Murders of 6 homeless men in Dominica in under 4 years
By Thomson Fontaine
June 24, 2017 5:08 A.M
Roseau, Dominica (TDN)
Burn victim Davidson Daisy and Andy Carbon.
The brutal slaying of Andy Carbon by an unknown assailant(s) has once again forcefully brought into the forefront the horrendous and barbaric treatment meted out to the less fortunate and vulnerable in Dominican society.
Indeed Carbon’s murder was the Sixth such slaying of a homeless man in Dominica, in just over a four year period, and the Police and government appear either unwilling or unable to do anything about it.
Although Police quickly announced the arrest of another homeless man in this particular slaying they have shown a great deal of indifference in bringing to justice those killed previously.
An obvious question being posed by the public is whether there is a serial murderer on the loose systematically ridding the town of homeless people or whether it’s the work of several different assailants.
Andy’s story is one worth noting because it highlights society’s callous approach to those most vulnerable and its flippant disregard for the dignity and wellbeing of those who may have fallen on hard times.
Just last year, Andy who lost his father to the ravages of Tropical Storm Erica, was disgracefully set upon by a local restaurant owner with scalding water resulting in severe burns to over 60 percent of his body. She was never charged for the crime and the case was dropped. A few months later he was struck by a hit and run driver, but miraculously survived.
As though that pain was not enough, an unknown assailant brutally sodomised him with a metal object resulting in severe bodily damage. The crushing salvo of bricks to his head resulting in his death was the last merciless act of inconceivable brutality.
The method of Andy’s killing interestingly have been seen at least twice before on other homeless men since 2013. On July 29, 2013, Grell Seraphin, 62 year old brother of former Dominica prime minister Oliver Seraphin was brutally set upon as he slept on the pavement in Roseau. He died from crushing blows to his upper body. No one has been arrested.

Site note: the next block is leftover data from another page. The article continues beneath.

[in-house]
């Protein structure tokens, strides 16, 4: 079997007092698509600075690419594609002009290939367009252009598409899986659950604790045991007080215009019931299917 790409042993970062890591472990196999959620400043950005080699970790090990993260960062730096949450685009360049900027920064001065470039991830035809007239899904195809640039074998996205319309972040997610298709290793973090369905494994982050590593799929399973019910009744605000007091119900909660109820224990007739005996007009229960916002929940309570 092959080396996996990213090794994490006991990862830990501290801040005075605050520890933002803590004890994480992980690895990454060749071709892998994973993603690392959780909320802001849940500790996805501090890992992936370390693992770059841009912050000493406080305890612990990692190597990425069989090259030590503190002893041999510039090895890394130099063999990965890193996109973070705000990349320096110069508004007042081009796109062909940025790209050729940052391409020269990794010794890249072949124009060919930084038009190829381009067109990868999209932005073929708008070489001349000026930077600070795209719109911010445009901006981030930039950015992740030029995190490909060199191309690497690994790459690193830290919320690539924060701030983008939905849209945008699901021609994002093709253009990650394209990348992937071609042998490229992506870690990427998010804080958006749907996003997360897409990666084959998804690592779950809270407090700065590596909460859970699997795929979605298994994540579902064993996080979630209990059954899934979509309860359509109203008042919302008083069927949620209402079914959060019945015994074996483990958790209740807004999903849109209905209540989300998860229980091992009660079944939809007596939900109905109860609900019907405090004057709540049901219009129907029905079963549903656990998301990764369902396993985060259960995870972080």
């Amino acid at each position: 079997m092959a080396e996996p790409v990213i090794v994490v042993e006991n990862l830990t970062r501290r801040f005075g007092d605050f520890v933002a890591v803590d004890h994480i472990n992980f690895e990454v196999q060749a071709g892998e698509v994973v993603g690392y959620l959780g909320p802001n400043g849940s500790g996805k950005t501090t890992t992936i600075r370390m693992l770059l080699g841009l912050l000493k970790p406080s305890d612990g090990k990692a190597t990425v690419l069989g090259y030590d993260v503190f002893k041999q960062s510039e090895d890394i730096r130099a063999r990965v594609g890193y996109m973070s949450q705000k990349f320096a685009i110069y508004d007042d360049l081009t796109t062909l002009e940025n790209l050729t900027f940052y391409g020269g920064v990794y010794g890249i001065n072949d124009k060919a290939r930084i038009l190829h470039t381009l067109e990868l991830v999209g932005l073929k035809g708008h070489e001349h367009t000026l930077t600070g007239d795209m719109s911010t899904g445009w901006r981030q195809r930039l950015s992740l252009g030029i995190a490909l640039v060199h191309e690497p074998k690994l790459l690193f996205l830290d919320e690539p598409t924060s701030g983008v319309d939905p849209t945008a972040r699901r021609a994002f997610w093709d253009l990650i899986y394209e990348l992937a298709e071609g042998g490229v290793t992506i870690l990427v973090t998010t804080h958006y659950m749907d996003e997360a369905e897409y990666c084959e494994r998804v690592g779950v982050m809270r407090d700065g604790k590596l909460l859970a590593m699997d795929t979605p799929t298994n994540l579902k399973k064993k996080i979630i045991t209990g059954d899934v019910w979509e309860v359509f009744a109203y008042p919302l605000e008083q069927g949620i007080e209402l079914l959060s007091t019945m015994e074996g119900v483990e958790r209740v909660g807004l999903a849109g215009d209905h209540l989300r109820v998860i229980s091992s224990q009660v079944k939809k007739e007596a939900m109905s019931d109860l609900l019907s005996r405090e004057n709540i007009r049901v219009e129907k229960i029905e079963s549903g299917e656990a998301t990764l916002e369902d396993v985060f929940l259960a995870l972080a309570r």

In a similar fashion, 45 year old Andy Lewis of Kingshill was viciously murdered after stones were dropped on his head while he slept on the roadside. Again, investigations were completed and no arrests made.
In May of this year two other homeless men were savagely killed overnight in the city. Known only by the names Dudous and Frenchie the two were murdered just days apart. Dudous was slashed in the face in a close-up and personal attack while Frenchie was stabbed numerous times. And like before not a single arrest has yet been made.
Perhaps the most gruesome of the killings was that of Davidson Daisy, 46 who was set on fire in an abandoned house where he had sought shelter on February 9, 2015. He spent 6 weeks in excruciating pain with burns over 80 percent of his body before succumbing to his injuries.
Murder victim Dudous.
Two years on and this murder goes unsolved in spite of the fact that the callous act was performed in the presence of several eyewitnesses. An arrest was made in this case but no formal charges were set.
Dismissively described as ‘parros’ and largely viewed as nuisances by the general public these men can be seen on a daily basis on the streets of Roseau hustling to eat and stay alive, but mostly keeping to themselves. Endless talk by government about dealing professionally with the problem has resulted in almost no action.
Even where the cruise ship visitors appeared to have been threatened in some way by their presence on the streets of Roseau, talk of finding a solution has simply gone nowhere.
So in the face of the continuing brutality and murder of our fellow Dominicans one would hope that proactive action will be taken now to protect the lives of the relatively small number of homeless and displaced persons. Also, that the Police will act with haste to bring the murderers of these our fellow Dominicans to justice.
In the face of the senseless killings, which should shock the sensibilities of any civilized society, and the seeming impotence of the authorities to bring this to an end we need to take a hard look at our society and our actions. Nothing less will suffice.
Ultimately, societies are judged not by how they promote the interests and wellbeing of the wealthy and well to dos, but how they care for and relate to the least among them.